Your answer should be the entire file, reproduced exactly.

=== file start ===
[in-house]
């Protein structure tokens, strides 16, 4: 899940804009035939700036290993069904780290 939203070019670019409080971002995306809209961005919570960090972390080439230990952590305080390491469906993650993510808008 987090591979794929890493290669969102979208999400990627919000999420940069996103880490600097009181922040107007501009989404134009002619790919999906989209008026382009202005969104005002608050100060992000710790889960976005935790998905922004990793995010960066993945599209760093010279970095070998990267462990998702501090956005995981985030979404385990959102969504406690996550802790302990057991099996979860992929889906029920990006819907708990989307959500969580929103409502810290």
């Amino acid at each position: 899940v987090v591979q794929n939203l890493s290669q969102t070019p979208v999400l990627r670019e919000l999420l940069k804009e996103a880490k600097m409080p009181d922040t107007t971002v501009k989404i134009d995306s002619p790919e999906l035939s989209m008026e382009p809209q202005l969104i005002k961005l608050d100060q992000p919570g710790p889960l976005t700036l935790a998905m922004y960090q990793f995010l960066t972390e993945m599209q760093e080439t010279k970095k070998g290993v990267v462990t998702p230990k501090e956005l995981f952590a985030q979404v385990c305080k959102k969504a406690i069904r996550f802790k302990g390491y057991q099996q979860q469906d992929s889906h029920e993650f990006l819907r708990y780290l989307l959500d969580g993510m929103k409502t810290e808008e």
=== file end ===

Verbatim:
[in-house]
């Protein structure tokens, strides 16, 4: 899940804009035939700036290993069904780290 939203070019670019409080971002995306809209961005919570960090972390080439230990952590305080390491469906993650993510808008 987090591979794929890493290669969102979208999400990627919000999420940069996103880490600097009181922040107007501009989404134009002619790919999906989209008026382009202005969104005002608050100060992000710790889960976005935790998905922004990793995010960066993945599209760093010279970095070998990267462990998702501090956005995981985030979404385990959102969504406690996550802790302990057991099996979860992929889906029920990006819907708990989307959500969580929103409502810290």
């Amino acid at each position: 899940v987090v591979q794929n939203l890493s290669q969102t070019p979208v999400l990627r670019e919000l999420l940069k804009e996103a880490k600097m409080p009181d922040t107007t971002v501009k989404i134009d995306s002619p790919e999906l035939s989209m008026e382009p809209q202005l969104i005002k961005l608050d100060q992000p919570g710790p889960l976005t700036l935790a998905m922004y960090q990793f995010l960066t972390e993945m599209q760093e080439t010279k970095k070998g290993v990267v462990t998702p230990k501090e956005l995981f952590a985030q979404v385990c305080k959102k969504a406690i069904r996550f802790k302990g390491y057991q099996q979860q469906d992929s889906h029920e993650f990006l819907r708990y780290l989307l959500d969580g993510m929103k409502t810290e808008e």